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I/O near and far

Aug. 28, 2019
Never have more I/O system options been available to the controls designer, and it's OK to use several different formats

Input/output (I/O) devices such as sensors, solenoids or drives may be mounted inside or outside a control enclosure, and more than ever in automation history the I/O system and device-termination method may be located inside or outside the enclosure, as well. And the use of discrete wires or digital-communication methods or both are always a design consideration.

I/O systems have advanced with automation technology over the years. Yet often field devices still connect to terminal strips in a control enclosure that are hardwired to input and output modules in a PLC rack. These rack-based and similar I/O modules are a good starting point and have been for years. However, I/O systems today take many forms.

Some just decrease cable bundles and move the termination point to outside of the enclosure, and other forms connect through a digital communication cable. All methods are still valid, and, in many instances, all methods are used in a single automation system.

Once upon a time, there were control cabinets full of relays used to control the automated sequence of industrial machines—doors and doors of cabinets in a row in a mezzanine above the automated systems. Over the years these relay control cabinets were replaced by PLCs, but all the wires to the field I/O remained in place—huge bundles with thousands of wires.
Replacing the hardwired relays with PLCs was a big deal, and never were rack-based I/O modules more popular. It was relatively easy to gut the relay control cabinets and install a PLC. The PLC racks took up less space than the relays, and the rack-mounted I/O modules were connected to the existing system's field device terminals.

Back then and as is today, expansion racks could be added, often with manufacturer-specific communication modules and protocols supporting thousands of I/O points. Over the years this rack-based I/O has shrunk to less than half the size it was with double the amount of I/O points per module. If you are happy to run all your field devices using discrete cables through a control cabinet bulkhead to terminal blocks, it's probably still the easiest to understand method of wiring, although somewhat labor-intensive during integration.

To shrink control cabinet size and reduce the size of the cable bundles entering and exiting it, sensor termination points have been moving outside of the main control enclosures for decades. Junction boxes, remote I/O and fieldbus I/O are three examples.

Before fieldbus technology was developed as it is today, junction boxes and remote I/O were some of the choices to move the I/O cable termination points outside the enclosure. The old-style junction boxes were filled with terminal blocks. One side of the terminals connected via discrete wires and cables to the rack-based I/O modules in the main control enclosure. The other side of the terminals connected to the field devices, such as sensors and solenoids via flexible cables. It required lots of wire, cable, conduit and bulkhead connectors. Many holes had to be drilled and conduit knockouts punched through the wall of the junction box—often dozens or more.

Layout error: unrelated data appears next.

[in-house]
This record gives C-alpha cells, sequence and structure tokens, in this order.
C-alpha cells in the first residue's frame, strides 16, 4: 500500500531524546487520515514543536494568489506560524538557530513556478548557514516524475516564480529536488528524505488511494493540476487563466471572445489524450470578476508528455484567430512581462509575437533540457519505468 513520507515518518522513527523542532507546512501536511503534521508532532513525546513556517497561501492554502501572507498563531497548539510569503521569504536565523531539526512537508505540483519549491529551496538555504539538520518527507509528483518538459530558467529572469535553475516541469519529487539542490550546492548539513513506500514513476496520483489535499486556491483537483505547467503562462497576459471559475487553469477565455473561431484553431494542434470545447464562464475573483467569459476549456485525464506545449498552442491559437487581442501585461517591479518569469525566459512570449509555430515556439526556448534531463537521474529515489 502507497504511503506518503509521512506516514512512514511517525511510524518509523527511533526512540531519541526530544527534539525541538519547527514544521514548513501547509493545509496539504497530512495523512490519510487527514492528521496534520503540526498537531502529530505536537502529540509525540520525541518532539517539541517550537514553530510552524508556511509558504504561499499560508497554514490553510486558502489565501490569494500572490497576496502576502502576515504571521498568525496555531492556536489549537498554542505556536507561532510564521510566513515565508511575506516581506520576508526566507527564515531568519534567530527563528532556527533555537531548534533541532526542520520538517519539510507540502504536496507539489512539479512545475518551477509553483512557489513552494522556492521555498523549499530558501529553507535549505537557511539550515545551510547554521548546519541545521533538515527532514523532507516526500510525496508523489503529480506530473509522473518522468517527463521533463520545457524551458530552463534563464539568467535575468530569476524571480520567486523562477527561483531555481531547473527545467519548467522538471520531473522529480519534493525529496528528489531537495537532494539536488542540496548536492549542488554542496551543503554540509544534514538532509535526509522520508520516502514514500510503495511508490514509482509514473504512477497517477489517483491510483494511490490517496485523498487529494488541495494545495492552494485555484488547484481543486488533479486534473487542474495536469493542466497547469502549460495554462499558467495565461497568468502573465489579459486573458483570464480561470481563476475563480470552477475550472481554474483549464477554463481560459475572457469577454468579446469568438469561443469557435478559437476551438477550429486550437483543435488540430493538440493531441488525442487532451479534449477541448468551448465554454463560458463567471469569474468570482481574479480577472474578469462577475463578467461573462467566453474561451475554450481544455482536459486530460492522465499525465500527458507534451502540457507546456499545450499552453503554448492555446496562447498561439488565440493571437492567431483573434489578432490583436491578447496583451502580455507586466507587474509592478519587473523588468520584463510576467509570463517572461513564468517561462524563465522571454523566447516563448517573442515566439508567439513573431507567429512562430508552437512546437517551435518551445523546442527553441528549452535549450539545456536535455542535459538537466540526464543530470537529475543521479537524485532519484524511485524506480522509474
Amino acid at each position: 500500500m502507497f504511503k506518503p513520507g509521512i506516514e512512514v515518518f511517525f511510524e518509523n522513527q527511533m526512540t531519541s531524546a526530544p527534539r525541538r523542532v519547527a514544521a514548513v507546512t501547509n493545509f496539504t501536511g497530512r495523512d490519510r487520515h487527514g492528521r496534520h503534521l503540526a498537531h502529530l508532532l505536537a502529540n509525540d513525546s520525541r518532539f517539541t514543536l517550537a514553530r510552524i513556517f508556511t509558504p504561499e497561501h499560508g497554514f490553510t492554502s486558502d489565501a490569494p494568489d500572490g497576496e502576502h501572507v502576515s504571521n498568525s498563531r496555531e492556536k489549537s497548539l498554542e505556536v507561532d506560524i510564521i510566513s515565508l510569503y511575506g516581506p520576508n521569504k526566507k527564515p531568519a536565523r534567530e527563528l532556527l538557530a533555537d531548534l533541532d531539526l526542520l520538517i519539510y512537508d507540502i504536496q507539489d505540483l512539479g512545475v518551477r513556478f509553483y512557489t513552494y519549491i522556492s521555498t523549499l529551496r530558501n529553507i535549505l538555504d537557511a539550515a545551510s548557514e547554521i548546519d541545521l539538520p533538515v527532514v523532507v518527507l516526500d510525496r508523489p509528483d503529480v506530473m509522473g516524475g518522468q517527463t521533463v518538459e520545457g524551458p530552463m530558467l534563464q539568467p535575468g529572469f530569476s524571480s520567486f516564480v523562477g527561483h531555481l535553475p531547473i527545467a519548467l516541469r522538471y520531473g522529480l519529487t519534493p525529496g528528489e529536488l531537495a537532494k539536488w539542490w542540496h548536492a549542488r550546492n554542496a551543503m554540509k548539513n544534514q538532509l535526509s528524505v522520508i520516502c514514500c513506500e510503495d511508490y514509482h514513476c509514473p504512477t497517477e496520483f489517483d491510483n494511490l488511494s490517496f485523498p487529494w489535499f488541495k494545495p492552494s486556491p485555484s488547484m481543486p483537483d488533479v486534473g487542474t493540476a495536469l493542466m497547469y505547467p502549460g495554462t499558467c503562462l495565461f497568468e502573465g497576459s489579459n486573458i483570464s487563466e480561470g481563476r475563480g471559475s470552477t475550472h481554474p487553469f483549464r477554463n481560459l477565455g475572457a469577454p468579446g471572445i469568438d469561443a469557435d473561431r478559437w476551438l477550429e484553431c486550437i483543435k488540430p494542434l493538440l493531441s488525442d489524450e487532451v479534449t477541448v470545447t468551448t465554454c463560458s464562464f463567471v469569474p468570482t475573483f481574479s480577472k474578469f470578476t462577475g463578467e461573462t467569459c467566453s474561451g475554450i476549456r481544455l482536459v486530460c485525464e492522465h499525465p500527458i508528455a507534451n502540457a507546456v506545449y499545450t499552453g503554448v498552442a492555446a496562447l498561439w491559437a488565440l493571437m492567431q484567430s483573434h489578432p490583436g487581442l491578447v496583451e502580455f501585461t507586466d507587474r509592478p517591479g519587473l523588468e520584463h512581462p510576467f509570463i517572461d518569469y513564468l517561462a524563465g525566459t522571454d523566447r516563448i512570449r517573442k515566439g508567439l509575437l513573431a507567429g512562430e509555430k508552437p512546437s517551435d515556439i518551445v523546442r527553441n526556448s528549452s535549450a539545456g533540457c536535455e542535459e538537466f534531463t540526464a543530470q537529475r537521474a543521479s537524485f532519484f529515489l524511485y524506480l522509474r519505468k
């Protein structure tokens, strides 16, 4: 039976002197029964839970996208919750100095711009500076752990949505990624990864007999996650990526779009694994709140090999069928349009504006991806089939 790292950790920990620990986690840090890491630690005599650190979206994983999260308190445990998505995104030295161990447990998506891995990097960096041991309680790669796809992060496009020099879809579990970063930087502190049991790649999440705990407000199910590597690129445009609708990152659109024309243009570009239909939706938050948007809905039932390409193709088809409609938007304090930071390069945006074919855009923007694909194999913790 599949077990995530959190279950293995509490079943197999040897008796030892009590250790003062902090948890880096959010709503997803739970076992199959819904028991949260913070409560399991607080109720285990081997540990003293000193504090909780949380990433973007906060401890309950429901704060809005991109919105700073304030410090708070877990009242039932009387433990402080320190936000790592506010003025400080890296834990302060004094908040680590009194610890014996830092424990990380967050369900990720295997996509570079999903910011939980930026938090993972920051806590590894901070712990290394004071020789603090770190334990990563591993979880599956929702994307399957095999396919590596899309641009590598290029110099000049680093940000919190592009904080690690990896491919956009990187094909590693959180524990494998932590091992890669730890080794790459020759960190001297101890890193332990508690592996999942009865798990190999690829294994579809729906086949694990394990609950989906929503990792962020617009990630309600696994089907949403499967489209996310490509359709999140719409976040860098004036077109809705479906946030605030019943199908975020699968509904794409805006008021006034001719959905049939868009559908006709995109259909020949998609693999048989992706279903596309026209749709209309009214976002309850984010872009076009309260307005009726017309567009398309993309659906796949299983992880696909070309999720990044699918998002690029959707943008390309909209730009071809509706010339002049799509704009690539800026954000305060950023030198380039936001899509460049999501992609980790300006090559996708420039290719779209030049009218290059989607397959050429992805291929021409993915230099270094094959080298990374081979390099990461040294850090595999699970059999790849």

For a small machine, this may still work today, but a better solution is to use molded junction boxes. These molded junction boxes combine power and four, eight, 16 or more signals (ports) from a variety of sources into a single cable, with up to 18 or more conductors, that connect to the control panel terminals and then the rack-based I/O. Multiple cordsets connect the junction boxes' ports to field components such as sensors.

A big change happened to I/O systems around 1995 when Wago introduced fieldbus-independent I/O systems. This new I/O replaced the discrete wires in junction boxes and the rack-based I/O systems with a fieldbus coupler module and multi-channel input and output modules—like an electronic terminal strip.

All of the leading industrial I/O manufacturers soon followed suit, creating their own versions of fieldbus I/O systems. It's often vendor-specific, but all common industrial protocols, such as EtherNet/IP, will work with these remote I/O systems, connecting just about any industrial signal, digital or analog, to a multi-channel input or output module and then, through a fieldbus coupler, to a controller.

These remote I/O systems, similar to a row of terminals on DIN rail, moved the sensor and actuator terminations much closer to the field devices. This provides a much more modular and distributed system. With much less discrete wiring and cables, the modularity makes it easy to disconnect sections of machine I/O during shipping, for example.

The latest trend moves the I/O all the way out to the sensor and actuator connection using fieldbus I/O, often called block I/O or distributed I/O. Call it what you want, but these devices are similar to the multi-port, molded junction boxes but with the fieldbus solution built-in. Pick your protocol when specifying the device, and connect power and a communication cable.

What's the best solution? The technology and opinions vary, but sometimes a little rack-based I/O, remote I/O and fieldbus I/O are all part of a systemwide solution.

ALSO READ: The accumulating case for deterministic control

About the author: Dave Perkon

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About the Author

Dave Perkon | Technical Editor

Dave Perkon is contributing editor for Control Design. He has engineered and managed automation projects for Fortune 500 companies in the medical, automotive, semiconductor, defense and solar industries.

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